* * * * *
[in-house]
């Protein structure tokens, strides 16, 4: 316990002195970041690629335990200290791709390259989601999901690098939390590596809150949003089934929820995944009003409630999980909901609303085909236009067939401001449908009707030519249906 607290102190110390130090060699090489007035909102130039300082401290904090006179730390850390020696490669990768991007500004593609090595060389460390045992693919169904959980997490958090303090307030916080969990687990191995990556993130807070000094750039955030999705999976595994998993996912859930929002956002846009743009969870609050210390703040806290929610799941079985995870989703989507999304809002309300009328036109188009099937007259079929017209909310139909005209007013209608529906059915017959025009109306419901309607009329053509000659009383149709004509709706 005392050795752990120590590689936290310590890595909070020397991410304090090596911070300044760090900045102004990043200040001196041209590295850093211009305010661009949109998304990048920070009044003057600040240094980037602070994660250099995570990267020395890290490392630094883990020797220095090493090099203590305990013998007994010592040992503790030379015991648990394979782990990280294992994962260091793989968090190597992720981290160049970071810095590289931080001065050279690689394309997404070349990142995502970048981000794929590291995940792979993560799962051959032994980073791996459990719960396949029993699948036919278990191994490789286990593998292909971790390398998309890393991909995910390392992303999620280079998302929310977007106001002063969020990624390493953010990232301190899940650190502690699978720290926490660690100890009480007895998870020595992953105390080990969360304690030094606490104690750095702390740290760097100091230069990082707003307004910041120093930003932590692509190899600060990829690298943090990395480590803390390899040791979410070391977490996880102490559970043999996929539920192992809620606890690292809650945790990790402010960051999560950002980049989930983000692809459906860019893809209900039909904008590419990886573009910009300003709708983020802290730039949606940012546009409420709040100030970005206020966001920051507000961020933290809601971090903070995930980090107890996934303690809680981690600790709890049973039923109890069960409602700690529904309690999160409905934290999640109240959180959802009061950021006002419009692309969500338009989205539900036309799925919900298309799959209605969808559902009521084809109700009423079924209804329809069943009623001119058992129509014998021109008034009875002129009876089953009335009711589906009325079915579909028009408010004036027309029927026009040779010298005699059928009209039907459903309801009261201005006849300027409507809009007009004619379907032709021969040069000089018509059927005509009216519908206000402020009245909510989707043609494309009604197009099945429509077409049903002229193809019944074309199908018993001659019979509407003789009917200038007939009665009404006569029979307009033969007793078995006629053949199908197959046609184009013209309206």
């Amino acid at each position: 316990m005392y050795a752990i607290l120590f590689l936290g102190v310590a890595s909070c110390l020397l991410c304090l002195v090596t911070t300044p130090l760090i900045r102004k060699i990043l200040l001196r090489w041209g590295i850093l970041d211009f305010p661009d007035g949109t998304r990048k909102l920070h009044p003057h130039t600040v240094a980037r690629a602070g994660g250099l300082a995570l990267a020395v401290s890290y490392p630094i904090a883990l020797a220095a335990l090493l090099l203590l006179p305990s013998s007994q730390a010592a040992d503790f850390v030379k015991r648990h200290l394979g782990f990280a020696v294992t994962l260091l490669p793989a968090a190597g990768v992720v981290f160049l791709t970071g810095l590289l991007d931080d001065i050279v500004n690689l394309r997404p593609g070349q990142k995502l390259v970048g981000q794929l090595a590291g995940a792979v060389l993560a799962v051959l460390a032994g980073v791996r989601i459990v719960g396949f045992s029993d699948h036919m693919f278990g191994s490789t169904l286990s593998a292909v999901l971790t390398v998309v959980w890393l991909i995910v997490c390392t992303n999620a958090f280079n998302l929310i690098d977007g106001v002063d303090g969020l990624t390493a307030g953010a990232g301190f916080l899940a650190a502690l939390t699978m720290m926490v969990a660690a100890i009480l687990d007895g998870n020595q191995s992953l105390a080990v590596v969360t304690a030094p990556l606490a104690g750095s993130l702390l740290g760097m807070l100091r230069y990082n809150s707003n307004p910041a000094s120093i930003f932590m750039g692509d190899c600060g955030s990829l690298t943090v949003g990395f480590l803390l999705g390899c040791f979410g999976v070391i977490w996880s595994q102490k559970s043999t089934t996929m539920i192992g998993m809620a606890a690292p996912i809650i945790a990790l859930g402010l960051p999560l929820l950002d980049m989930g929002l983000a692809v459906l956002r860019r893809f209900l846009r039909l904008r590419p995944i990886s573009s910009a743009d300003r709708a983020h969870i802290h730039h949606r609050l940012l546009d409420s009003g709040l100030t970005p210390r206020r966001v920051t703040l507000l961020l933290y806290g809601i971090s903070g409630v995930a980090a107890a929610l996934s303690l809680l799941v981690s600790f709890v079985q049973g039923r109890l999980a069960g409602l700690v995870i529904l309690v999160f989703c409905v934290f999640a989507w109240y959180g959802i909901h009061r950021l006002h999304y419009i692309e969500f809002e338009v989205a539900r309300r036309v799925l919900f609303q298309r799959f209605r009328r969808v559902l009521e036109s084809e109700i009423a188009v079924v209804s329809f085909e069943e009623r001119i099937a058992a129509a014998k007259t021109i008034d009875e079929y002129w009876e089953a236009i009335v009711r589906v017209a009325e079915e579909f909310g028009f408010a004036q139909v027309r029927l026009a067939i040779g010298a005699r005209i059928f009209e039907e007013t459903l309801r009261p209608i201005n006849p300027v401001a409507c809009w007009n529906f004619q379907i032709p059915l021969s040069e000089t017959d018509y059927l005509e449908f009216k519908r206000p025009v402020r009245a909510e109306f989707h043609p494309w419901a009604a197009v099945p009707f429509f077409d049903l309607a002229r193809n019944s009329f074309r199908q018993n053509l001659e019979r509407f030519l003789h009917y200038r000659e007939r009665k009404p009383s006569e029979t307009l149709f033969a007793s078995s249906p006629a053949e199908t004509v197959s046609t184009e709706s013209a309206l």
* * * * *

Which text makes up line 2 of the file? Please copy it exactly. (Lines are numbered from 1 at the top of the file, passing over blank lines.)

């Protein structure tokens, strides 16, 4: 316990002195970041690629335990200290791709390259989601999901690098939390590596809150949003089934929820995944009003409630999980909901609303085909236009067939401001449908009707030519249906 607290102190110390130090060699090489007035909102130039300082401290904090006179730390850390020696490669990768991007500004593609090595060389460390045992693919169904959980997490958090303090307030916080969990687990191995990556993130807070000094750039955030999705999976595994998993996912859930929002956002846009743009969870609050210390703040806290929610799941079985995870989703989507999304809002309300009328036109188009099937007259079929017209909310139909005209007013209608529906059915017959025009109306419901309607009329053509000659009383149709004509709706 005392050795752990120590590689936290310590890595909070020397991410304090090596911070300044760090900045102004990043200040001196041209590295850093211009305010661009949109998304990048920070009044003057600040240094980037602070994660250099995570990267020395890290490392630094883990020797220095090493090099203590305990013998007994010592040992503790030379015991648990394979782990990280294992994962260091793989968090190597992720981290160049970071810095590289931080001065050279690689394309997404070349990142995502970048981000794929590291995940792979993560799962051959032994980073791996459990719960396949029993699948036919278990191994490789286990593998292909971790390398998309890393991909995910390392992303999620280079998302929310977007106001002063969020990624390493953010990232301190899940650190502690699978720290926490660690100890009480007895998870020595992953105390080990969360304690030094606490104690750095702390740290760097100091230069990082707003307004910041120093930003932590692509190899600060990829690298943090990395480590803390390899040791979410070391977490996880102490559970043999996929539920192992809620606890690292809650945790990790402010960051999560950002980049989930983000692809459906860019893809209900039909904008590419990886573009910009300003709708983020802290730039949606940012546009409420709040100030970005206020966001920051507000961020933290809601971090903070995930980090107890996934303690809680981690600790709890049973039923109890069960409602700690529904309690999160409905934290999640109240959180959802009061950021006002419009692309969500338009989205539900036309799925919900298309799959209605969808559902009521084809109700009423079924209804329809069943009623001119058992129509014998021109008034009875002129009876089953009335009711589906009325079915579909028009408010004036027309029927026009040779010298005699059928009209039907459903309801009261201005006849300027409507809009007009004619379907032709021969040069000089018509059927005509009216519908206000402020009245909510989707043609494309009604197009099945429509077409049903002229193809019944074309199908018993001659019979509407003789009917200038007939009665009404006569029979307009033969007793078995006629053949199908197959046609184009013209309206």